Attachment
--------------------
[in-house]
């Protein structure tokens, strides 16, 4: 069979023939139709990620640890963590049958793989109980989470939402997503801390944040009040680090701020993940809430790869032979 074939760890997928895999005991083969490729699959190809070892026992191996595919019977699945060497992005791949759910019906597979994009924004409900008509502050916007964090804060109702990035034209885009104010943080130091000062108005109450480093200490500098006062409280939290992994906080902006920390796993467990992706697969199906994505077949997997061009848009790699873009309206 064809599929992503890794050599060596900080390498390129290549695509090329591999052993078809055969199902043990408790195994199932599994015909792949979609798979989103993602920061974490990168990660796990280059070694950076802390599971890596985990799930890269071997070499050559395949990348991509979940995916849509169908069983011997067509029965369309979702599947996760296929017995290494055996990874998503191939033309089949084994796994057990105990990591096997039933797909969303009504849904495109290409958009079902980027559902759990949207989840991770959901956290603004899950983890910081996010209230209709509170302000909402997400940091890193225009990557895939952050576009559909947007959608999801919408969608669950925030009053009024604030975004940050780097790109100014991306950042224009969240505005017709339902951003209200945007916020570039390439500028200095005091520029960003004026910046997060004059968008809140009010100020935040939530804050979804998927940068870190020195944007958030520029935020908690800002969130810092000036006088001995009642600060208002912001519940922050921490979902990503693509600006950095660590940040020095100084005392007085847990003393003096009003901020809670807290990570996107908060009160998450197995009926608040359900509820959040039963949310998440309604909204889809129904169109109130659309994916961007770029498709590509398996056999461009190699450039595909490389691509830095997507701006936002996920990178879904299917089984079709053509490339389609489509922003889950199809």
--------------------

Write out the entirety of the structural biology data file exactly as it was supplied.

[in-house]
């Protein structure tokens, strides 16, 4: 069979023939139709990620640890963590049958793989109980989470939402997503801390944040009040680090701020993940809430790869032979 074939760890997928895999005991083969490729699959190809070892026992191996595919019977699945060497992005791949759910019906597979994009924004409900008509502050916007964090804060109702990035034209885009104010943080130091000062108005109450480093200490500098006062409280939290992994906080902006920390796993467990992706697969199906994505077949997997061009848009790699873009309206 064809599929992503890794050599060596900080390498390129290549695509090329591999052993078809055969199902043990408790195994199932599994015909792949979609798979989103993602920061974490990168990660796990280059070694950076802390599971890596985990799930890269071997070499050559395949990348991509979940995916849509169908069983011997067509029965369309979702599947996760296929017995290494055996990874998503191939033309089949084994796994057990105990990591096997039933797909969303009504849904495109290409958009079902980027559902759990949207989840991770959901956290603004899950983890910081996010209230209709509170302000909402997400940091890193225009990557895939952050576009559909947007959608999801919408969608669950925030009053009024604030975004940050780097790109100014991306950042224009969240505005017709339902951003209200945007916020570039390439500028200095005091520029960003004026910046997060004059968008809140009010100020935040939530804050979804998927940068870190020195944007958030520029935020908690800002969130810092000036006088001995009642600060208002912001519940922050921490979902990503693509600006950095660590940040020095100084005392007085847990003393003096009003901020809670807290990570996107908060009160998450197995009926608040359900509820959040039963949310998440309604909204889809129904169109109130659309994916961007770029498709590509398996056999461009190699450039595909490389691509830095997507701006936002996920990178879904299917089984079709053509490339389609489509922003889950199809």